Thursday, November 11, 2010

To Ban or not to Ban?

An angry response and demand for a boycott spread rapidly yesterday when a new self-published Kindle book, The Pedophile's Guide to Love and Pleasure by Phillip Greaves, was offered for sale at

Amid the hullabaloo and the call for Amazon to remove the book from its site, I thought this quote from the Reading Copy book blog at Abe books would be appropriate. The blog referenced the verse in a post discussing the 50th anniversary of the 1960 not-guilty verdict in the British obscenity trial over Lady Chatterley's Lover.

Let’s remember some words from a glorious librarian, Philip Larkin:

Sexual intercourse began
In nineteen sixty-three
(which was rather late for me).
Between the end of the
“Chatterley” ban and
The Beatles’ first LP.

As long as the material is not violating any laws than we should always error on the side of allowing it to exist, no matter how objectionable or disgusting we may find it to be. The alternative is to enter the slippery slope of censorship and the ability for books to be banned simply on the sensibilities of the majority, or even worse a vocal minority.

However, I do admire the honesty of the blogger mentioned below who admitted how easy it is to get swept up in the moment when faced with such objectionable material. From Shelf Awareness:
In a post titled "Crossing a Line: Is Banning Books Ever OK?" a Book Smugglers blogger observed: "My first reaction was that of revulsion and I not only RT the link with a 'I have no words' attached to it, I also wrote and I admit it, without thinking about what I was saying: Seriously @Amazon? YOU NEED TO REMOVE THIS FROM YOUR SITE. Which is of course an attempt at book banning. Needless to say, madness ensued and we got hundreds of @ replies who shared the feelings of disgust and who retweeted the request to pull the book off Amazon.

"There were also quite a few replies who questioned the request on the grounds that censorship should never be encouraged even if the content of a book is disgusting and reprehensible. The ensuing conversation was not only interesting but also eye opening. Because I have always, always seen myself as someone who would never EVER condone book banning or censorship on any grounds, there I was facing a very uncomfortable truth about myself: a line I never ever thought I would cross and yet I did, in a heartbeat."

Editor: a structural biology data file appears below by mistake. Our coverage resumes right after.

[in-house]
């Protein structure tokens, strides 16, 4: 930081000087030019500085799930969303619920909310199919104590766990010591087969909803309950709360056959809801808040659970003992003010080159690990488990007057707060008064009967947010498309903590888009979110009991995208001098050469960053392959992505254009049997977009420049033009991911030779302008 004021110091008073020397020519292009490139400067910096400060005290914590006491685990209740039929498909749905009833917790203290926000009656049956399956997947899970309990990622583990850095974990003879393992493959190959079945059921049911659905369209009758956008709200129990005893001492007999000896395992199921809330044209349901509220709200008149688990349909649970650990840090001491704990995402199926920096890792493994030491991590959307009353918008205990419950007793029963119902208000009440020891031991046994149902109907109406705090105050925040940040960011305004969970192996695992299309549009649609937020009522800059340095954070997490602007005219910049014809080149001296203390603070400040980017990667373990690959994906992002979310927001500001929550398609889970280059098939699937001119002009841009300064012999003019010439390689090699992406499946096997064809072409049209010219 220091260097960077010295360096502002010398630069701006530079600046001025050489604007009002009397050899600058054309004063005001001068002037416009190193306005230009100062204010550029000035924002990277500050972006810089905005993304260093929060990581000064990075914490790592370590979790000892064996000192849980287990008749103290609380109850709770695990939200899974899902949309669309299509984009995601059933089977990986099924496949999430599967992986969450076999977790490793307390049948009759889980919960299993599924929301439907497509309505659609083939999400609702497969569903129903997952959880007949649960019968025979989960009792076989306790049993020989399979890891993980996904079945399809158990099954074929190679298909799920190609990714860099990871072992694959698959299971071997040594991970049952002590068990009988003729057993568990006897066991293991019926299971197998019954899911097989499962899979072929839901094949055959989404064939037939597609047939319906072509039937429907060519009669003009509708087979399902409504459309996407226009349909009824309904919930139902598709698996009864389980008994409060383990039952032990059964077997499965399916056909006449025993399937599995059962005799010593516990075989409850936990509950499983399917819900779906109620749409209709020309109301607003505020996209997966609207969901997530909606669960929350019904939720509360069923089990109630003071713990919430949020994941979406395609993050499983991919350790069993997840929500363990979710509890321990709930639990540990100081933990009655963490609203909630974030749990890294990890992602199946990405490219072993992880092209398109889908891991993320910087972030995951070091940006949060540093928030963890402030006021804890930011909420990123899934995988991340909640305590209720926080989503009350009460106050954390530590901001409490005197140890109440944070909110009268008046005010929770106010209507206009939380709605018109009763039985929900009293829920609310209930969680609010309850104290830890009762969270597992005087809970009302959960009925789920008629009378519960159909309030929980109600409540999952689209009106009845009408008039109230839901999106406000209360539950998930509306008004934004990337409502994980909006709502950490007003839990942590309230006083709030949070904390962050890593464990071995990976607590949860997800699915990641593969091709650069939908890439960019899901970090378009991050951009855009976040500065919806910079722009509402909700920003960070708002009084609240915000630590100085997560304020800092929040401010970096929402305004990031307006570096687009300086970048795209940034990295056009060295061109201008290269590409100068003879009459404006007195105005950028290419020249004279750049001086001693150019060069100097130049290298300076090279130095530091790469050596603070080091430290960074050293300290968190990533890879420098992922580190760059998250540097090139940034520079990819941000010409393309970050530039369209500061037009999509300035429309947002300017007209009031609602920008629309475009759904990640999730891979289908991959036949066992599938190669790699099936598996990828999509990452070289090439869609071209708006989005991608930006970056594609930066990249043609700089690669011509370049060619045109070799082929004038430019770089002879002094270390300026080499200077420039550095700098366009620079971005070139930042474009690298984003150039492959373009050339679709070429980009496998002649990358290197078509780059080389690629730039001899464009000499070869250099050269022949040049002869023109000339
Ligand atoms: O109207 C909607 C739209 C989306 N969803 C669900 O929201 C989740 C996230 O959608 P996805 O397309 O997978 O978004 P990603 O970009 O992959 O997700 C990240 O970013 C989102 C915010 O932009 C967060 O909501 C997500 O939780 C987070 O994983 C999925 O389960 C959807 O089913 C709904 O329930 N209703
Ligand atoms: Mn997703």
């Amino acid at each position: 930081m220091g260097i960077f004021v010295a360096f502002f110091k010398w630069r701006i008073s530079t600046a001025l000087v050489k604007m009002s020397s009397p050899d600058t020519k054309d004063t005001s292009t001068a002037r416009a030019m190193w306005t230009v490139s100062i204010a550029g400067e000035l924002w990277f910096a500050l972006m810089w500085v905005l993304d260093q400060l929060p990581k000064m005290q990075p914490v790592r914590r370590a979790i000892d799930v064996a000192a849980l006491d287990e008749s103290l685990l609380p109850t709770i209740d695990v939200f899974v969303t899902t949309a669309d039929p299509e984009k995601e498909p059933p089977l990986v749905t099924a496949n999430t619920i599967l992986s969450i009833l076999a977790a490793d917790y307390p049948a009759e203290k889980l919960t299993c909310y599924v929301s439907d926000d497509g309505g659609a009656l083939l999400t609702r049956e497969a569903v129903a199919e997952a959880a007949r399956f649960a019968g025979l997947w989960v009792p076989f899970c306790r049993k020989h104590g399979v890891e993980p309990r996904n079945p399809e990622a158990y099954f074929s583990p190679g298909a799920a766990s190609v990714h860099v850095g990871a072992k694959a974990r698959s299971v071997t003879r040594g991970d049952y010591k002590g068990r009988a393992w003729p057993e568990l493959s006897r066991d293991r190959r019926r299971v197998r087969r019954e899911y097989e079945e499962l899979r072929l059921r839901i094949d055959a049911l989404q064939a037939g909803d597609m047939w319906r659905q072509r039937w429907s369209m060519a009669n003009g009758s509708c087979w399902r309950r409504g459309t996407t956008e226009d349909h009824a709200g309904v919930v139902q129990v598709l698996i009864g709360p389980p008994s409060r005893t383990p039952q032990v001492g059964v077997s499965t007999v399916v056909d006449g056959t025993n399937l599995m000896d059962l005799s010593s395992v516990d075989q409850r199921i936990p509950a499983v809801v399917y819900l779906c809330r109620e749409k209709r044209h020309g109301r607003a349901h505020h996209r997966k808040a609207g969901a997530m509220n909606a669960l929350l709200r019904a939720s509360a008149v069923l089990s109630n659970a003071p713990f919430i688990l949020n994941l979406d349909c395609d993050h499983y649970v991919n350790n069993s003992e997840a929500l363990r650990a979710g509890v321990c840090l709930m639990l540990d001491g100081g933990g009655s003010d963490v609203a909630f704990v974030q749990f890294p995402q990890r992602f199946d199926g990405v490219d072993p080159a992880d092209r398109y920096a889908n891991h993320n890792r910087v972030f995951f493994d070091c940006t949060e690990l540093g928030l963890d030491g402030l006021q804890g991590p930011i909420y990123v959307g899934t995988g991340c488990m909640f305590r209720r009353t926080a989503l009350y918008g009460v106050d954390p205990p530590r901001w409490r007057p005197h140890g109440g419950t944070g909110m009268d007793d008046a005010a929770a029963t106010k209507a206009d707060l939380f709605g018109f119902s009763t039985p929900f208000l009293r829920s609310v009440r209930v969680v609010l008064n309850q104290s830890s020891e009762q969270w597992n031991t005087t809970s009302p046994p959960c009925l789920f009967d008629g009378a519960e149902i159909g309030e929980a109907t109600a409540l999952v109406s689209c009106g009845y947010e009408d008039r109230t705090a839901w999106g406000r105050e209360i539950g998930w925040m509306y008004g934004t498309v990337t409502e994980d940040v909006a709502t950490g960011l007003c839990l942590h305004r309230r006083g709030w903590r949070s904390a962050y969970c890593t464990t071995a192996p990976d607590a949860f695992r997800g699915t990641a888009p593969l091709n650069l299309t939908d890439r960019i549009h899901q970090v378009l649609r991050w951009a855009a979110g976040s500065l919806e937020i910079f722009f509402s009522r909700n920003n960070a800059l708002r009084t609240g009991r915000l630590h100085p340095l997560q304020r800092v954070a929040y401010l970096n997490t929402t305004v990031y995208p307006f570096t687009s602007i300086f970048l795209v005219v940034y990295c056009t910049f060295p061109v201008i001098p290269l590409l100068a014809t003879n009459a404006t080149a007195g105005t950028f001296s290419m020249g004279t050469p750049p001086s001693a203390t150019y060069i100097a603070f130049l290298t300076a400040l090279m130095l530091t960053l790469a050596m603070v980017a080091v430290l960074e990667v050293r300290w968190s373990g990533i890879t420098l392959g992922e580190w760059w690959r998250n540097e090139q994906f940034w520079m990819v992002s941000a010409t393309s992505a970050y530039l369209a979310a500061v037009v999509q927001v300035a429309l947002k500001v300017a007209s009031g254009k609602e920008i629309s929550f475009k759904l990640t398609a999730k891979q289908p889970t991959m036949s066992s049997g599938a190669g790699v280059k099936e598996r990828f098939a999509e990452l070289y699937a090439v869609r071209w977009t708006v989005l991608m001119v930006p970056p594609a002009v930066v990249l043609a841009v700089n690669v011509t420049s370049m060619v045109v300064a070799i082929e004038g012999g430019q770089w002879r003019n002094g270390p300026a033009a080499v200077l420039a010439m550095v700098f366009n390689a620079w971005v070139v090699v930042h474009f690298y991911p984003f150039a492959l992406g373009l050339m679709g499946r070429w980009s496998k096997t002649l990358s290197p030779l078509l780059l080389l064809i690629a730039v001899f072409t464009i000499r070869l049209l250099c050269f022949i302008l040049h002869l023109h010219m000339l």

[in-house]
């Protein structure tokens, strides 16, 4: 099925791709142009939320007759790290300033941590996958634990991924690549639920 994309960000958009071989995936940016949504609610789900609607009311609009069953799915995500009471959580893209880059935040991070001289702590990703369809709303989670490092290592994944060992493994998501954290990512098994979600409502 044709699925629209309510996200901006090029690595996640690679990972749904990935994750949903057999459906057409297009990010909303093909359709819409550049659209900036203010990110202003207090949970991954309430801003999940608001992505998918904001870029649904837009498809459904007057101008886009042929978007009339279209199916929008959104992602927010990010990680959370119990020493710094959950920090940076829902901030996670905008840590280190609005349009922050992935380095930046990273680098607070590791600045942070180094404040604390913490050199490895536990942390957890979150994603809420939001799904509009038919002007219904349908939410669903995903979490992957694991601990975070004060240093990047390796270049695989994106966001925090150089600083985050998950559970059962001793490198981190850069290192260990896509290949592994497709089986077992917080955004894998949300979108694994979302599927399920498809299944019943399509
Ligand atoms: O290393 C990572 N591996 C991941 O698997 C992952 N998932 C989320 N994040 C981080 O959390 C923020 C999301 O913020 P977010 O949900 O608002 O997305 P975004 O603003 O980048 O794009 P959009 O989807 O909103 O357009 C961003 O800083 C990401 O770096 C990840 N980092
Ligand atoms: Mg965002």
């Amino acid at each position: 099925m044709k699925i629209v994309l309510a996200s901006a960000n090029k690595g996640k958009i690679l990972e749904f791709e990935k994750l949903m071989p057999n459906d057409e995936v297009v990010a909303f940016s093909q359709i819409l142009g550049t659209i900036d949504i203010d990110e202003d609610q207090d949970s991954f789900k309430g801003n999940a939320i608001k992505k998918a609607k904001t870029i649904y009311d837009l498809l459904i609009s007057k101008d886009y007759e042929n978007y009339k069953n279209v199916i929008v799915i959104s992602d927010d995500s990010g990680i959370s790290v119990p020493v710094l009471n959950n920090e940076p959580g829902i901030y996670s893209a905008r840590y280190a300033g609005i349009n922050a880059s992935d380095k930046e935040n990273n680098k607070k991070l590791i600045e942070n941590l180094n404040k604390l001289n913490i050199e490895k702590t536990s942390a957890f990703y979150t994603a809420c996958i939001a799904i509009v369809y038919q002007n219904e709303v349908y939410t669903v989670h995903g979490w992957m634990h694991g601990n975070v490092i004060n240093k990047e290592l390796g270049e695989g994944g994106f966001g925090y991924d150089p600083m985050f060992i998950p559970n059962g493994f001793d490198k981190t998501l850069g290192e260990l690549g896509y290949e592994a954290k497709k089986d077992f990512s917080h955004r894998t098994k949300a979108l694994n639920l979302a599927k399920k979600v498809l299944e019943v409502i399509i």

And CBS news reported that Chris Finan, president of the American Bookseller's Association Foundation for Free Expression said:
Amazon has the right under the First Amendment to sell any book that is not child pornography or legally obscene. Greaves' book doesn't amount to either because it does not include illustrations.

1 comment:

Anonymous said...

If the only reason his book doesn't violate the law is because there are no illustrations, then the law needs to be revised - which is something we do all the time in this country. Laws are written, inadequacies are found and the laws are rewritten to address those inadequacies.

I don't think this book can even be entered in the ban or not to ban argument. That arena is for more subtle topics, not something as reprehensible, illegal and disgusting as child predators.

I think this is where the line needs to be drawn in the ban or not to ban argument. We all have the right to practice whatever religion we choose as long as it does not molest our fellow human. We all have the right to voice our opinions and protest, as long as it does not molest our fellow human.

These are topics that have been controversial in the ban or not to ban argument, namely religious and political texts, as well as some texts on sexuality.

That's fine. These books deserve protection because their subjects do not advocate the molestation of our fellow human.

If its illegal to have sex with a child, why should a criminal have the right to promote such a horrific and illegal act against another human? It should just be one more right a criminal loses when he or she is guilty of a crime of such severity.

Paired with incarceration, I think it a fitting punishment.